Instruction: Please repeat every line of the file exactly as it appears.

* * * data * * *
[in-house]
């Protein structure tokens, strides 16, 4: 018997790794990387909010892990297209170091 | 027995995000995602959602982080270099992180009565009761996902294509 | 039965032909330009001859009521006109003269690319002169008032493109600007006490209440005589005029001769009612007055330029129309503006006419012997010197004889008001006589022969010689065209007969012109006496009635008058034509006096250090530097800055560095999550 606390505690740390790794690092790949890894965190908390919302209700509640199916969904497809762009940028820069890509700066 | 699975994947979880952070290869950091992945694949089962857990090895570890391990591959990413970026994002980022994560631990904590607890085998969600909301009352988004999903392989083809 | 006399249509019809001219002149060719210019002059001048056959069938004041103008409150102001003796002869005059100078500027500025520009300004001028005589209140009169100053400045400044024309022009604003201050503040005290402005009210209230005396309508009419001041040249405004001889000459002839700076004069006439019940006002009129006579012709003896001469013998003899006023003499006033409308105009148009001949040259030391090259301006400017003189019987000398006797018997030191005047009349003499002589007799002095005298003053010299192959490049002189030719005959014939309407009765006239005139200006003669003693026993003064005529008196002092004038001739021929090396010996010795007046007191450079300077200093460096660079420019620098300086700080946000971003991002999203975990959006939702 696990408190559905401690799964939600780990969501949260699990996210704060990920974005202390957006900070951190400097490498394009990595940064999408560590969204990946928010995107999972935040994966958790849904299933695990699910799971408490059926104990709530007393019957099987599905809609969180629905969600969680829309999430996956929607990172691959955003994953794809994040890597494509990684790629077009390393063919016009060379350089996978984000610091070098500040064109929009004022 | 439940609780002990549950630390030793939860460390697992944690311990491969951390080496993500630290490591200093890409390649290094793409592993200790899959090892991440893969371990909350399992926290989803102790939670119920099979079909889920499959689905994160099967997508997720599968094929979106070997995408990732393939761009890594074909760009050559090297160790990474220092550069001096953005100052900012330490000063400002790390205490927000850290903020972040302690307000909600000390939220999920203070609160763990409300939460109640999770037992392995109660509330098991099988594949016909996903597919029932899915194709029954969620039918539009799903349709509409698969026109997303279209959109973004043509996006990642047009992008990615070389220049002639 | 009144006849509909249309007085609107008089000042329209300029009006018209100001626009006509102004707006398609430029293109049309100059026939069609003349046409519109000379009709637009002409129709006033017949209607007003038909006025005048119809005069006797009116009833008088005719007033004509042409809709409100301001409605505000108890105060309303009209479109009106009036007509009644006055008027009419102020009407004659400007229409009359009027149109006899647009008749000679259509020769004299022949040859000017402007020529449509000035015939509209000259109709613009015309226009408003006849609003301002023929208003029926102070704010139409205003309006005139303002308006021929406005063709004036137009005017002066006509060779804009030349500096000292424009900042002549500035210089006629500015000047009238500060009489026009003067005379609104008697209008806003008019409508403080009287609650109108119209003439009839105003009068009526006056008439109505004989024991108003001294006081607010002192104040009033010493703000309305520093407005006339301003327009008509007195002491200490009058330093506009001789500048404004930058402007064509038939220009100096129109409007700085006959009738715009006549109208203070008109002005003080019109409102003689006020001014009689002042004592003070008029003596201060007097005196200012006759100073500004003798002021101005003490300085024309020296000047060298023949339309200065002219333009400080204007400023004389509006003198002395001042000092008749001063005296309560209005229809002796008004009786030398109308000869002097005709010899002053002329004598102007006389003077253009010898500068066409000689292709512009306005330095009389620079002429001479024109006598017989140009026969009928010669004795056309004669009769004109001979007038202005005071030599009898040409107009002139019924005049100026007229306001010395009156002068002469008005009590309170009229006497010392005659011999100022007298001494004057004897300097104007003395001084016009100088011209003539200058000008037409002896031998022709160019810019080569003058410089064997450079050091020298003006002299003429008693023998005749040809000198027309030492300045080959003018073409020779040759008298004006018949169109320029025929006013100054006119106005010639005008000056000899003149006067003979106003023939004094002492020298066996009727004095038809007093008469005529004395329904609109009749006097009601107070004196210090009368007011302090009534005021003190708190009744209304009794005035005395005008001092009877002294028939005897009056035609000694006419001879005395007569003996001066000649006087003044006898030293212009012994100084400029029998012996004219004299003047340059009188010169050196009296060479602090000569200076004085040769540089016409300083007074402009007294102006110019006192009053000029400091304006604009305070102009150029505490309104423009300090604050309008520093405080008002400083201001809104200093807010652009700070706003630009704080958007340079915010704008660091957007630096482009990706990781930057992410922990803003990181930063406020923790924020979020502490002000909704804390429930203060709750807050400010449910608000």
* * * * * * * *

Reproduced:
[in-house]
């Protein structure tokens, strides 16, 4: 018997790794990387909010892990297209170091 | 027995995000995602959602982080270099992180009565009761996902294509 | 039965032909330009001859009521006109003269690319002169008032493109600007006490209440005589005029001769009612007055330029129309503006006419012997010197004889008001006589022969010689065209007969012109006496009635008058034509006096250090530097800055560095999550 606390505690740390790794690092790949890894965190908390919302209700509640199916969904497809762009940028820069890509700066 | 699975994947979880952070290869950091992945694949089962857990090895570890391990591959990413970026994002980022994560631990904590607890085998969600909301009352988004999903392989083809 | 006399249509019809001219002149060719210019002059001048056959069938004041103008409150102001003796002869005059100078500027500025520009300004001028005589209140009169100053400045400044024309022009604003201050503040005290402005009210209230005396309508009419001041040249405004001889000459002839700076004069006439019940006002009129006579012709003896001469013998003899006023003499006033409308105009148009001949040259030391090259301006400017003189019987000398006797018997030191005047009349003499002589007799002095005298003053010299192959490049002189030719005959014939309407009765006239005139200006003669003693026993003064005529008196002092004038001739021929090396010996010795007046007191450079300077200093460096660079420019620098300086700080946000971003991002999203975990959006939702 696990408190559905401690799964939600780990969501949260699990996210704060990920974005202390957006900070951190400097490498394009990595940064999408560590969204990946928010995107999972935040994966958790849904299933695990699910799971408490059926104990709530007393019957099987599905809609969180629905969600969680829309999430996956929607990172691959955003994953794809994040890597494509990684790629077009390393063919016009060379350089996978984000610091070098500040064109929009004022 | 439940609780002990549950630390030793939860460390697992944690311990491969951390080496993500630290490591200093890409390649290094793409592993200790899959090892991440893969371990909350399992926290989803102790939670119920099979079909889920499959689905994160099967997508997720599968094929979106070997995408990732393939761009890594074909760009050559090297160790990474220092550069001096953005100052900012330490000063400002790390205490927000850290903020972040302690307000909600000390939220999920203070609160763990409300939460109640999770037992392995109660509330098991099988594949016909996903597919029932899915194709029954969620039918539009799903349709509409698969026109997303279209959109973004043509996006990642047009992008990615070389220049002639 | 009144006849509909249309007085609107008089000042329209300029009006018209100001626009006509102004707006398609430029293109049309100059026939069609003349046409519109000379009709637009002409129709006033017949209607007003038909006025005048119809005069006797009116009833008088005719007033004509042409809709409100301001409605505000108890105060309303009209479109009106009036007509009644006055008027009419102020009407004659400007229409009359009027149109006899647009008749000679259509020769004299022949040859000017402007020529449509000035015939509209000259109709613009015309226009408003006849609003301002023929208003029926102070704010139409205003309006005139303002308006021929406005063709004036137009005017002066006509060779804009030349500096000292424009900042002549500035210089006629500015000047009238500060009489026009003067005379609104008697209008806003008019409508403080009287609650109108119209003439009839105003009068009526006056008439109505004989024991108003001294006081607010002192104040009033010493703000309305520093407005006339301003327009008509007195002491200490009058330093506009001789500048404004930058402007064509038939220009100096129109409007700085006959009738715009006549109208203070008109002005003080019109409102003689006020001014009689002042004592003070008029003596201060007097005196200012006759100073500004003798002021101005003490300085024309020296000047060298023949339309200065002219333009400080204007400023004389509006003198002395001042000092008749001063005296309560209005229809002796008004009786030398109308000869002097005709010899002053002329004598102007006389003077253009010898500068066409000689292709512009306005330095009389620079002429001479024109006598017989140009026969009928010669004795056309004669009769004109001979007038202005005071030599009898040409107009002139019924005049100026007229306001010395009156002068002469008005009590309170009229006497010392005659011999100022007298001494004057004897300097104007003395001084016009100088011209003539200058000008037409002896031998022709160019810019080569003058410089064997450079050091020298003006002299003429008693023998005749040809000198027309030492300045080959003018073409020779040759008298004006018949169109320029025929006013100054006119106005010639005008000056000899003149006067003979106003023939004094002492020298066996009727004095038809007093008469005529004395329904609109009749006097009601107070004196210090009368007011302090009534005021003190708190009744209304009794005035005395005008001092009877002294028939005897009056035609000694006419001879005395007569003996001066000649006087003044006898030293212009012994100084400029029998012996004219004299003047340059009188010169050196009296060479602090000569200076004085040769540089016409300083007074402009007294102006110019006192009053000029400091304006604009305070102009150029505490309104423009300090604050309008520093405080008002400083201001809104200093807010652009700070706003630009704080958007340079915010704008660091957007630096482009990706990781930057992410922990803003990181930063406020923790924020979020502490002000909704804390429930203060709750807050400010449910608000």